Why can’t politicians manage press conferences?

Isn’t it time politicians learned to simulate a real-life encounter with people who have questions?

Reading Time: 4 minutes

Allan BonnerHead of government: “… and so stay safe.”

(Long pause.)

Robotic voice: “Our next caller is Scoop Notepad from the Daily Planet.”

Scoop: “Hi.”

Head of government: “Hi Scoop.”

(Pause. Sometimes the greetings are reversed.)

Scoop asks a question, head of government responds and then we hear the oddball, robotic voice again. Who is that?

Whomever it is (phone company employee, teleconferencing service), that voice doesn’t belong.

Have you ever seen or heard a version of the technique being used in real radio and TV, or even audio or video podcasts? No.

Skill testing questions:

  • What did CNN’s Larry King do on his open-line show? “Tuscaloosa … you’re on the air.”
  • What did CJOR’s Jack Webster say? “Line 1 – you’re on the air.”

Some might occasionally say, “Let’s go to the phone lines …” but they always used a short, snappy transition.

  • How did Jack Webster sometimes end a call? “Uk, you’re daft, get off the line.” (Not advised for politicians. Daft people might take offence.)
  • How did Pat Burns end a call? “Gotta go doll, goodbye.” (Not advised today.)

Yes, some hosts obsequiously ended with “I thank you for your call,” and other incredible thanks for modest input.

Traditional radio talk show hosts, later simulcast on TV, moved the program along quickly and didn’t have an unknown voice pop in to help them out.

For trivia buffs, Joe Pine in Montreal had John Tennant, later a stellar Canadian diplomat, read the news on his show, but he handled the callers himself – as did others.

Later, Pat Burns ruled the airwaves in Vancouver, Montreal and then Vancouver again. Around the time I was working with Jack Webster in Vancouver, he migrated to TV, and Ron Pumphrey on the other side of the country (St. John’s) ruled the airwaves, transmitted nicely through sideways rain.

In the middle of the country, Sherv Shragge (real name) worked the airwaves via the equally alliterative CKCK Radio and later migrated to Shragge’s Journal on CBC TV. Sherv is now writing insightful articles for the Regina Leader-Post, and happily he and I have reconnected after briefly working together in the last century. Sherv was hired, coached and assigned by both Burns and Webster.

But I digress, as I did when I hosted open line shows.

Later in the history of the genre, some hosts had sidekicks. Howard Stern’s sidekick would jump in with a comment or question, or Howard would ask the sidekick a question. But this character was developed over time, and listeners and viewers of the simulcast knew the routine.

So two questions:

  • Who is that robotic, disembodied voice in COVID-19 news conferences?
  • Have you ever heard an open-line broadcast use this odd technique?

No, you haven’t heard this technique. In fact, the technology I’ve used from hotel rooms thousands of kilometres away from the target audience allows me to host a town hall live with a guest and callers. It’s a click of the mouse to get a caller on or off. I can see what city or town the caller is from and use that in my transition. Or a screener can get a short phrase from callers about the subject matter of interest to them and I can use that in my transition to the caller:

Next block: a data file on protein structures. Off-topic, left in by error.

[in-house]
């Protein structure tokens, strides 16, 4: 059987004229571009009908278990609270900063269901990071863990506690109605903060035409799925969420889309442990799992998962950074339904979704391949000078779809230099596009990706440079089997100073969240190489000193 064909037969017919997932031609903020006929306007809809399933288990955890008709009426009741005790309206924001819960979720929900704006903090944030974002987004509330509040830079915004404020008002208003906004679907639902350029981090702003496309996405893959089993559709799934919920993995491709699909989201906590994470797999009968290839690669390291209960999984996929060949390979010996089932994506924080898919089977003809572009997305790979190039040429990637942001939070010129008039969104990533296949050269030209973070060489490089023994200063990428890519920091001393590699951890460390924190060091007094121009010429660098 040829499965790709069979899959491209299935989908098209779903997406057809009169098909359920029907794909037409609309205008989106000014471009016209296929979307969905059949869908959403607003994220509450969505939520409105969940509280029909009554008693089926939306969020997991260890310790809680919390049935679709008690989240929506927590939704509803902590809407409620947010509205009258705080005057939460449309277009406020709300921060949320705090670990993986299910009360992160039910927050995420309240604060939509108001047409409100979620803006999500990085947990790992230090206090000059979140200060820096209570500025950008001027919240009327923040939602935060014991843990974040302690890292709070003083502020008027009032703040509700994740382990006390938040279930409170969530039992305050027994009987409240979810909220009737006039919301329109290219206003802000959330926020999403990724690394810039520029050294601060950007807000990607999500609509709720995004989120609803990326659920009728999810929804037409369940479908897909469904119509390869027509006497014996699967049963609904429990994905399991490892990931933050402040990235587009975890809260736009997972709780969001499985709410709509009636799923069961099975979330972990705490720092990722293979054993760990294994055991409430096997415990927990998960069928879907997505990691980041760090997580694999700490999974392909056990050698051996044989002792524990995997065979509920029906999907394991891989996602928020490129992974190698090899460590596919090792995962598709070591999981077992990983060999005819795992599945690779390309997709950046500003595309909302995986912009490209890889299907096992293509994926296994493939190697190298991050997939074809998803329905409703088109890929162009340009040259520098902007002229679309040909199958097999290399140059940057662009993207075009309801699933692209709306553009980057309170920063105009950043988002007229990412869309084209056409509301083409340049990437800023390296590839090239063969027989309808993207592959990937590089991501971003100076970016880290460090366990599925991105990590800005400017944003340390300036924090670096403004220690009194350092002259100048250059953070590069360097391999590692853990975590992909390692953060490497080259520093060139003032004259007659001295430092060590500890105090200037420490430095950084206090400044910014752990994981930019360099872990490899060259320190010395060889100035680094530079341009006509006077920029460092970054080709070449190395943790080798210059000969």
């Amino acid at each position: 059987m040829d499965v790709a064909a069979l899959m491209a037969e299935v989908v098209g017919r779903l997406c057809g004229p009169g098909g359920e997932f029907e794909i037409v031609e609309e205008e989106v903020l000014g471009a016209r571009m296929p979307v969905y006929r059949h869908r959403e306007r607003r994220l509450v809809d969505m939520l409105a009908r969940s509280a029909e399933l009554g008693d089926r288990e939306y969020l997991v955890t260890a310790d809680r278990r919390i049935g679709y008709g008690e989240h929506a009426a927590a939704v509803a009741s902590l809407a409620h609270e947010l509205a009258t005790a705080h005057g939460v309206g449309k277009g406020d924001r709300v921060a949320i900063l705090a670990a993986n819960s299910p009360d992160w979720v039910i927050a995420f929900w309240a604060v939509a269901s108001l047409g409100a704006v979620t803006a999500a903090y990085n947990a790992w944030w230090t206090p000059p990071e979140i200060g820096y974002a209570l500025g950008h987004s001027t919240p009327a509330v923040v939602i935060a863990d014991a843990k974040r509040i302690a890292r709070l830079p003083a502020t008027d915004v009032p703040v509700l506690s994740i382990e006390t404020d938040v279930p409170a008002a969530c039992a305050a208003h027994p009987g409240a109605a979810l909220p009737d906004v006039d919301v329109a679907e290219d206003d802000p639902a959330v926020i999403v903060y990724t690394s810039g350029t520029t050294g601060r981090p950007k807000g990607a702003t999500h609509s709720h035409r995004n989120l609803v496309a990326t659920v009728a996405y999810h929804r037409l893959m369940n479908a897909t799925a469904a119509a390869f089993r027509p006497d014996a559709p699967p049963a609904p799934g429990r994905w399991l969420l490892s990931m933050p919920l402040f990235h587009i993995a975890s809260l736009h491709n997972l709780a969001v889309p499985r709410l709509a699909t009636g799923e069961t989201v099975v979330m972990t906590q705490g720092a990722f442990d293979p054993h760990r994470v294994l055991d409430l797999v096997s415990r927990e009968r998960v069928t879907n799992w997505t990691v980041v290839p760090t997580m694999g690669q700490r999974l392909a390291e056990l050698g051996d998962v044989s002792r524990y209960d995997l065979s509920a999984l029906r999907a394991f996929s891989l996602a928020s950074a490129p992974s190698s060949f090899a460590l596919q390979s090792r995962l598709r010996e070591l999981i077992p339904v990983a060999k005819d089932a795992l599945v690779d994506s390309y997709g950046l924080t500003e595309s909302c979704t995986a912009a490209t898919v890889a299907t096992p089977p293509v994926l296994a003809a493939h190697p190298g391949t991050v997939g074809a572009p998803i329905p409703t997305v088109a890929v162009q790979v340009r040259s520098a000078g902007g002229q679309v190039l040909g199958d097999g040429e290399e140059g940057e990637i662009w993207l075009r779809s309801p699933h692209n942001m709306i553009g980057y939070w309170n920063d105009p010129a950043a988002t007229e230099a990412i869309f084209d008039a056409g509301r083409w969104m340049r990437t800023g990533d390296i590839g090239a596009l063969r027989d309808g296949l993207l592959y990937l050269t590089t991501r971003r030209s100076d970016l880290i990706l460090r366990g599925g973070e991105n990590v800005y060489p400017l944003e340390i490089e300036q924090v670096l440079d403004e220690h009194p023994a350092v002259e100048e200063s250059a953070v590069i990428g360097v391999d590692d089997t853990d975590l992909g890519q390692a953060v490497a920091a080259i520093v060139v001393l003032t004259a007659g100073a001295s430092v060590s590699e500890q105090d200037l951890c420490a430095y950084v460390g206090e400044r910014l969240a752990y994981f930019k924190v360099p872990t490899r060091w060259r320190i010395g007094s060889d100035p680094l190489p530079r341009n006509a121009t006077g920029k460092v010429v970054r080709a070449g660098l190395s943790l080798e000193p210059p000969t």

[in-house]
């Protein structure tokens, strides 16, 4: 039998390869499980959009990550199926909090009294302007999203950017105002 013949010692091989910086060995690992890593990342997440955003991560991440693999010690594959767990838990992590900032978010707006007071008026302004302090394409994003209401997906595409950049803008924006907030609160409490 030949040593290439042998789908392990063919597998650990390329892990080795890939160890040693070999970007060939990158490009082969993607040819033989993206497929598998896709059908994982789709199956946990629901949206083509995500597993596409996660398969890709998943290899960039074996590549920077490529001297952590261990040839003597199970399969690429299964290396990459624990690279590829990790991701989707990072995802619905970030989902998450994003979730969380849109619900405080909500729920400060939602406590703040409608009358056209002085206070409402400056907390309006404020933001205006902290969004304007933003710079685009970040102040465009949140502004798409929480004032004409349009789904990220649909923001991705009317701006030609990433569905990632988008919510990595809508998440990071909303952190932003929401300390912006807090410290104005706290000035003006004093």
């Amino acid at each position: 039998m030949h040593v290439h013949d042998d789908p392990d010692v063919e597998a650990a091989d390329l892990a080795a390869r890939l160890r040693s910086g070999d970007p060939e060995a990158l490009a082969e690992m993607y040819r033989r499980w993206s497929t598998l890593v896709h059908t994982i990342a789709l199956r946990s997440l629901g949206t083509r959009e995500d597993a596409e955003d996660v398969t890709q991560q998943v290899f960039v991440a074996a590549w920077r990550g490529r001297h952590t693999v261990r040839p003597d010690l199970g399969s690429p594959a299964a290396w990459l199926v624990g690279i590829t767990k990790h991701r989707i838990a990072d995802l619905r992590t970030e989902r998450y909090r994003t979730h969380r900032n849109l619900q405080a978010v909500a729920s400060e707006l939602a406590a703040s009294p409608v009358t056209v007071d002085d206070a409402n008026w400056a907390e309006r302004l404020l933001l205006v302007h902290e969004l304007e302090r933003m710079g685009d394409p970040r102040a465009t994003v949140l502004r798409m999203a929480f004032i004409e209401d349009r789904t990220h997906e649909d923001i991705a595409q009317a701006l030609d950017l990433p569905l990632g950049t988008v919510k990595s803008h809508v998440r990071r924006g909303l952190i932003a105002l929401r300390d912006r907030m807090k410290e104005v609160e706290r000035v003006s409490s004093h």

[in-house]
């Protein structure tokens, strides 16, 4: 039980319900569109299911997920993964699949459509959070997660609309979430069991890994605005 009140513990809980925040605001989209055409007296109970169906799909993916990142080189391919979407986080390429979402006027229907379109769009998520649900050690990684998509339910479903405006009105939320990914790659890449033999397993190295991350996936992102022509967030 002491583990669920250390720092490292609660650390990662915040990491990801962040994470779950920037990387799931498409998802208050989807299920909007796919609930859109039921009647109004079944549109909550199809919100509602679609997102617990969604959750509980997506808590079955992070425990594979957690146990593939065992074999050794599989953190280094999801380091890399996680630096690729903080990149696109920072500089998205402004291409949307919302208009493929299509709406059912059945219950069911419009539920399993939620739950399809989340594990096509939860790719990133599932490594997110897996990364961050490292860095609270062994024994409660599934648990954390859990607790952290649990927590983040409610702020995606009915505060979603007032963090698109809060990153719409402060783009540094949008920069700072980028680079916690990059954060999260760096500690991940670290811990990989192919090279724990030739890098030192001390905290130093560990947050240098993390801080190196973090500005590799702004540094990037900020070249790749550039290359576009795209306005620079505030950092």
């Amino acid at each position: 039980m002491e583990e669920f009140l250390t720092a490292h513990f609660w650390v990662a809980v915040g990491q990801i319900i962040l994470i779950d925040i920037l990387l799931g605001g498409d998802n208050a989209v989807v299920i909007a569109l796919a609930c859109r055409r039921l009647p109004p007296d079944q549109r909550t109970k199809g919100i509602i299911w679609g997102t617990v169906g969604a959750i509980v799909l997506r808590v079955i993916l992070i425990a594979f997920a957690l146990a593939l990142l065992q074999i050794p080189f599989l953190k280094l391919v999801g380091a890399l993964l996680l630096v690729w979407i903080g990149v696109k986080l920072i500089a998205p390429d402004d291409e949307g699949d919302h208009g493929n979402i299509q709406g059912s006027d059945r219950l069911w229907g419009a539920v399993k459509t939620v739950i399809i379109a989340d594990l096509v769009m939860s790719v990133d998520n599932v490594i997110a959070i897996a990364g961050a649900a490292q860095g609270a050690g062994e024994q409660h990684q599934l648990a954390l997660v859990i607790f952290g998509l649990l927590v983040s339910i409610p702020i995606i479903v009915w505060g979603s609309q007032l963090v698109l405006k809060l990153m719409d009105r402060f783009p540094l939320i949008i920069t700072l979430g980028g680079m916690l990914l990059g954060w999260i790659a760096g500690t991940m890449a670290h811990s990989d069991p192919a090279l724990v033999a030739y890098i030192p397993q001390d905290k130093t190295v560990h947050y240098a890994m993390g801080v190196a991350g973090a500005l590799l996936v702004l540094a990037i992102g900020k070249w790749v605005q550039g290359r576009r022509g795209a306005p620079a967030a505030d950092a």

• “Line one: Is this working in Gotham City?”
  • “Line two: I think you want to follow up on the tax implications.”

So how should heads of government participate in their own news conferences?

Old-fashioned as it is, one tradition is that a member of the press gallery hosts. Another is that the order of questions is chosen by lottery or some other unbiased method. The U.S. State Department has a briefing rule that no statement can be made, just answers to questions given. Most news conferences feature a bit of a free-for-all with the newsmaker picking the next question from a sea of waving hands and anxious faces.

Fifty years ago, TV landlines were used to conduct all-media conferences in which a newsmaker sat in a studio and fielded questions from local TV to make it look like the local journalists had an exclusive with the national politician. This is still a good idea and format.

Why not catch up to history?

This is the 21st century. The technology needed to do open-line shows and all media conferences is in hand-held devices or light-weight notebook computers. So here’s what a head of government should do:

  • March out to the podium, make one-minute introductory remarks or a statement, and then call for questions.
  • Use “Line 1, you’re next … Scoop from the Daily Planet … Bob, I believe you wanted to ask a follow-up on that issue,” and that’s it.
  • At the end, thank everyone and walk off.

I haven’t sufficiently ridiculed the inability of politicians to master this format, here’s more. Teachers do this multiple times a day in classrooms. So do physicians speaking with patients and family members. So do therapists, chairs of boards, auctioneers and so on. No one has an assistant pop into the room to make segues.

How about simulating a real-life encounter with people who have questions?

Dr. Allan Bonner, MSc, DBA, is a crisis manager based in Toronto.

Allan is one of our Thought Leaders. For interview requests, click here.


The views, opinions and positions expressed by columnists and contributors are the authors’ alone. They do not inherently or expressly reflect the views, opinions and/or positions of our publication.

© Troy Media
Troy Media is an editorial content provider to media outlets and its own hosted community news outlets across Canada.

Allan Bonner

Dr. Allan Bonner has consulted on some of the major planning and public policy issues of our time on five continents over 25 years. He is the author of Safer Cities.

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